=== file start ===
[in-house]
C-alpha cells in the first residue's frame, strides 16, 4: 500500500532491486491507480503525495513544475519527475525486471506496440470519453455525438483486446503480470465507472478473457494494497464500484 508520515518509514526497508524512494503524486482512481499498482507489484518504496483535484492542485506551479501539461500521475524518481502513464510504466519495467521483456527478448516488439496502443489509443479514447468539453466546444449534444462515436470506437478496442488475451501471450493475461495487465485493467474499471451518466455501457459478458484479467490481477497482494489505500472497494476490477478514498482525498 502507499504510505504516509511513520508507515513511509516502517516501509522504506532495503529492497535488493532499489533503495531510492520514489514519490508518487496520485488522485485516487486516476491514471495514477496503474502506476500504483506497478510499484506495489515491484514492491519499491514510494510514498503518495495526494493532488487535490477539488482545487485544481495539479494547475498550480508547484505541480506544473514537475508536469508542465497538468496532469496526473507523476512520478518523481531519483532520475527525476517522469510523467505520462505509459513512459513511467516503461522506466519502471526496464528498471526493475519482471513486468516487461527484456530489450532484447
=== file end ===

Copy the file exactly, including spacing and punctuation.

[in-house]
C-alpha cells in the first residue's frame, strides 16, 4: 500500500532491486491507480503525495513544475519527475525486471506496440470519453455525438483486446503480470465507472478473457494494497464500484 508520515518509514526497508524512494503524486482512481499498482507489484518504496483535484492542485506551479501539461500521475524518481502513464510504466519495467521483456527478448516488439496502443489509443479514447468539453466546444449534444462515436470506437478496442488475451501471450493475461495487465485493467474499471451518466455501457459478458484479467490481477497482494489505500472497494476490477478514498482525498 502507499504510505504516509511513520508507515513511509516502517516501509522504506532495503529492497535488493532499489533503495531510492520514489514519490508518487496520485488522485485516487486516476491514471495514477496503474502506476500504483506497478510499484506495489515491484514492491519499491514510494510514498503518495495526494493532488487535490477539488482545487485544481495539479494547475498550480508547484505541480506544473514537475508536469508542465497538468496532469496526473507523476512520478518523481531519483532520475527525476517522469510523467505520462505509459513512459513511467516503461522506466519502471526496464528498471526493475519482471513486468516487461527484456530489450532484447